European Union

Lípidos Santiga v. Commission

Jurisdiction: European Court of Justice


Principle law(s): Directive (EU) 2018/2001 on the promotion of the use of energy from renewable sources and Supplementing Regulation 2019/807


Side A: Lípidos Santiga (Corporation)


Side B: European Union Commission (Government)


Core objectives:

Whether a EU regulation on renewable energy unlawfully excluded palm oil for biofuels from the EU market.


Summary
This case relates to the European Union’s directives on renewable sources of fuel. In 2018, the EU adopted Directive (EU) 2018/2001. The directive relates to the EU’s goal of 32% share of renewable energy by 2030. In the transport sector, Member States must require fuel suppliers to supply a minimum of 14% of the energy consumed as renewable energy by 2030. The Regulation (EU) 2019/807 of 13 March 2019 , adopted in 2019, defined, among other things, how to calculate high indirect land-use change-risk (high ILUC-risk) feedstock for biofuels, bioliquids and biomass fuels. In the appellant’s view, the regulation effectively excluded palm oil biofuels from the EU market. 

On August 13, 2019, Lípidos Santiga brought an action questioning the criteria in question. On June 11, 2020, the General Court of the European Union dismissed its action for partial annulment of Regulation 2019/807 on the grounds that the company was not affected by the regulation (T 561/19). On August 24, 2020, Lípidos Santiga appealed. 

On October 21, 2021, the European Court of Justice found that the General Court correctly found that the mere fact that the measure may exercise an influence on an applicant’s substantive situation is not sufficient ground to consider said applicant as directly concerned by the measure. The Court further found that the General Court was correct in interpreting the provisions not to regulate the importation, processing, or marketing of palm oil intended for the production of biofuels. The provisions are addressed to Member States, not companies, and do not directly entail a prohibition on the use of palm oil or biofuels produced from that material.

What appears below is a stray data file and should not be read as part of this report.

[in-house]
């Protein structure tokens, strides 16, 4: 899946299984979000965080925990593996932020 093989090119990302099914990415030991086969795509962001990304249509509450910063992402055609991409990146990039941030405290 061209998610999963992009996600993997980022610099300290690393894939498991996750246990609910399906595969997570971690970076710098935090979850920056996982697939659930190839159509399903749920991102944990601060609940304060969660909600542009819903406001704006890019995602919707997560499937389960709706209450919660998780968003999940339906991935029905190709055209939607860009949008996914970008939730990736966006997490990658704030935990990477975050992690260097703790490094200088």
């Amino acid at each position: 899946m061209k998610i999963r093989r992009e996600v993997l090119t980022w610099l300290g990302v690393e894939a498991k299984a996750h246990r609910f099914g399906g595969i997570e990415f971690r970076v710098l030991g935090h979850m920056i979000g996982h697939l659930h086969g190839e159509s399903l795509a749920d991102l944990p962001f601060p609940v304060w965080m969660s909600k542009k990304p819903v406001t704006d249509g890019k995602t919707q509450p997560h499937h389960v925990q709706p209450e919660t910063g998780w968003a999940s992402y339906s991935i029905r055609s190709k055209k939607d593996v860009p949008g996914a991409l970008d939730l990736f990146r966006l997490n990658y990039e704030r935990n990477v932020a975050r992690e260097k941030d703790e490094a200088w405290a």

As a result of the adoption of the provisions at issue, Member States will in principle be prohibited, as from 1 January 2031, from including biofuels produced from palm oil for the purposes of the calculation of high ILUC-risk. Additionally, the minimum share concerns only 14% of final consumption of energy in the transport sector. As such, Member States have discretion as to the measures concerning renewable energy, including as regards high ILUC-risk feedstock such as palm oil. The Court found that the General Court correctly held that the practical consequences stem from the implementation of the measures and not from the provisions at issue. The Court therefore dismissed the appeal.
Case documents

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